by Barbara George, Tellington Ttouch Behaviourist
Do you love cats but feel itchy, sneeze, or break out in a rash when there is one in the room? It is possible to live with cats in reasonable harmony.
The allergy is to the protein in the dander from the cats’ skin, and sometimes the urine, not the hair as many people believe. The dander is made up of saliva, skin cells and proteins to which your body reacts by producing histamines. People may be allergic to one cat but not another, and some cats only at some times.
Studies have shown that most allergies to cats begin in the teen years, peak in the twenties and slowly diminish after that. However, people can begin or end an allergy at any stage of life. Recent studies indicate that babies living with cats during the first year are less likely to develop allergies later in life.
There are different approaches to dealing with the allergy and keeping a cat; taking medication or controlling the environment. The first step is to ascertain how severe the allergic reaction is, as there may be other allergens in the environment. Adding a cat just tips the scale and the immune system can no longer keep up with the level of allergens. An allergy test should show the potential allergens; resolving some of these may reduce the effect of the cat allergy.
The medicinal route involves either allopathic medication such as antihistamines or homeopathic remedies specially formulated to your needs. Allergy shots are now available for cat allergies, and acupuncture may help. While some people become de-sensitised to their own cats, this may be a long-term requirement.
Managing the environment includes the home, the allergic person, and the cat,
Dander is minute particles which float off the cat while he is grooming. It settles on all furniture and fabrics such as clothing, curtains and bedding, attaches to dust particles and flies around the house.
Where possible, avoid carpets, curtains and soft furnishings as these hold the dander. If it is not possible to do away with these they must be thoroughly vacuumed every day, preferably with a cleaner with a HEPA filter. If the allergic person is cleaning, use a face mask to avoid ingesting the allergens disturbed by the cleaning process. Steam clean carpets and curtains regularly. Throws over furniture also need to be washed in hot water regularly. Use a damp cloth or a dusting spray to prevent allergens from flying into the air.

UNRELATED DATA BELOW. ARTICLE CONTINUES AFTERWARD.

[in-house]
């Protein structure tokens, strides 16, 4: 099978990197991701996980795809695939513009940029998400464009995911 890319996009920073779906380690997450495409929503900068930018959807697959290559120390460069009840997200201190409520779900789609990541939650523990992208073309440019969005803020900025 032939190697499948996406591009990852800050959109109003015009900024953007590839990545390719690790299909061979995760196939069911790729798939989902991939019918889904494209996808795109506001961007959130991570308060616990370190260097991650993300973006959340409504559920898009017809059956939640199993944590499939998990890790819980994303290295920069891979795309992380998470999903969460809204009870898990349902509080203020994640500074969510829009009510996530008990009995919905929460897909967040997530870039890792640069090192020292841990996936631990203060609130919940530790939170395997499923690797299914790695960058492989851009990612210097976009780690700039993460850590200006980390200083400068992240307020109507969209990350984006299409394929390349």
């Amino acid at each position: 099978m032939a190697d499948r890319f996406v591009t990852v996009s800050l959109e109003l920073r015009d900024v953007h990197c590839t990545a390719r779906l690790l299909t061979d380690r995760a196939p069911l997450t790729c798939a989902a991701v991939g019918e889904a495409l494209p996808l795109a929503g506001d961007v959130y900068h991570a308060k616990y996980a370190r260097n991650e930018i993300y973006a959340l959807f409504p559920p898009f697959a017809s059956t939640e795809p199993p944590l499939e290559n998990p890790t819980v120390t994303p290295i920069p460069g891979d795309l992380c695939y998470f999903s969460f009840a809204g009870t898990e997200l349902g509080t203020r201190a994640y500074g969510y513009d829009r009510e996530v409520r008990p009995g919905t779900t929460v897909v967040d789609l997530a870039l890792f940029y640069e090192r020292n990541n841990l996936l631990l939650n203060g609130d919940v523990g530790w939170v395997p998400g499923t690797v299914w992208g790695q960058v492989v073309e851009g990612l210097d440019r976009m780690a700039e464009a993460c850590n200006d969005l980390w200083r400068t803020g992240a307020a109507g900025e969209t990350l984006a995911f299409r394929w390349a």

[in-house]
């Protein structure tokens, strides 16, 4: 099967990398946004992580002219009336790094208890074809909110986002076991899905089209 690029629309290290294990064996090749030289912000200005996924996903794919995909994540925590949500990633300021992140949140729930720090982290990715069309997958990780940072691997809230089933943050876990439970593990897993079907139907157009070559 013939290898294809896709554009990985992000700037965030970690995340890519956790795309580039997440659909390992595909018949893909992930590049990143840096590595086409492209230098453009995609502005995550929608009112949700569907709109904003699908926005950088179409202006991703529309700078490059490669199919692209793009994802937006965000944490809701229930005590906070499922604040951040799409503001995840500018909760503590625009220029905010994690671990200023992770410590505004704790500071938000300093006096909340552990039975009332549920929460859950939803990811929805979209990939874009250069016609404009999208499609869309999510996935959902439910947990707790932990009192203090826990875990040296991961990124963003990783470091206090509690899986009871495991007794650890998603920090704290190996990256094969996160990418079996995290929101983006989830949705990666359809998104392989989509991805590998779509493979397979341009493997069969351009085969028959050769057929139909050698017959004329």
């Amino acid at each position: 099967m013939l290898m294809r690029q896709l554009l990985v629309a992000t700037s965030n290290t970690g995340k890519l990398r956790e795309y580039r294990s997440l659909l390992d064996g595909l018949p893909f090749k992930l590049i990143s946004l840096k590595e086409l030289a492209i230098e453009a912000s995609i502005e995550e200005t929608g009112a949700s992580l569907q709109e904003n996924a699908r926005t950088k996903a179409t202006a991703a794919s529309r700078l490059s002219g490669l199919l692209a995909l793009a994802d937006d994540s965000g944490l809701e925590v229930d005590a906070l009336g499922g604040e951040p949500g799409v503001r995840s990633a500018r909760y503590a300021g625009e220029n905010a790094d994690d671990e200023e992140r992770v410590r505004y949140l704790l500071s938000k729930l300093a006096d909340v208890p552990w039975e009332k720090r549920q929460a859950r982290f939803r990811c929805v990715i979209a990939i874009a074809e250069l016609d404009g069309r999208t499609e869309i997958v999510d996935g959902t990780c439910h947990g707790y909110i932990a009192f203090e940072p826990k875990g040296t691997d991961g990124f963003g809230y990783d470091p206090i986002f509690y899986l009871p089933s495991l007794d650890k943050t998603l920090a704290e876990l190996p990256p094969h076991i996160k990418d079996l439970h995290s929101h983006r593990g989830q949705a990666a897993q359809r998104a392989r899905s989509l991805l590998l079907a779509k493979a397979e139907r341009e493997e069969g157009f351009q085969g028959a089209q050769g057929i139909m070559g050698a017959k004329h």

Filters in air-purifiers and air-conditioners should be cleaned or changed regularly. Keeping the humidity level to 40 percent or higher will reduce the number of allergens in the air. Scented candles, potpourri, and plug-in air fresheners can exacerbate allergy symptoms. An insulated home will trap allergens, open windows and allow fresh, clean air to blow the allergens out.
The bedroom of the allergic person is definitely a no-go zone for the cat, although this will be his preferred space! Outer clothing that may have come into contact with allergens should be removed immediately before entering the bedroom and put on again immediately after leaving the bedroom to keep other clothes clean.
All laundry, both before and after washing, must be kept away from the cat. Clothes should be washed regularly at the highest allowable temperature. Coats should be shaken out outdoors by a non-allergic person, and where possible, left to air in the sun away from cat-reach.
The allergic person should avoid touching the cat or sitting on furniture that the cat frequents. Hands should be washed after touching any item, and always before touching the face. Be aware which of your visitors have cats, or are in touch with other cats, as they may bring different allergens into your home.
Allergic reactions are rarely limited to only one trigger, removing common foods that cause allergies, such as corn and wheat, and keeping general stress to a minimum, may reduce the intensity of the cat-allergic reaction.
The dander that causes allergies comes from the saliva and skin. Feeding a good diet will lessen the amount of excess protein in the saliva and maintain a healthy skin, and therefore make the dander less allergenic. The best diet is an appropriate raw diet with the required nutrients and supplements, including omega-3, for the cat.
The cat should be groomed at least daily by a non-allergic person. An alternative for some days would be to wipe the cat down with a damp cloth or specified cat-wipe. Bathing the cat has not shown to reduce the allergens, but will dry the skin which could lead to more dander. Anti-allergy shampoos and wipes have little effect on the amount of dander released. The dander comes from the skin, not the fur; shaving the cat creates more dander as the exposed skin dries and comes into contact with more surfaces in the home.
The litter tray should also be cleaned by a non-allergic person.
Where possible, cats should be allowed to spend time outside. This reduces the number of allergens released in the home.
Any sign of illness, itchy skin or over-grooming in the cat requires a visit to the vet.
Are some cats better suited to allergy-sufferers than others? Each cat and each allergy sufferer form a unique pair, and with the numerous factors around environment, other allergens, diet, stress etc., it is not possible to say that one cat would suit a particular person better than another. Hairless cats have the same amount of skin, and therefore dander, as regular cats. Entire/un-neutered males may have more protein and therefore produce more allergens.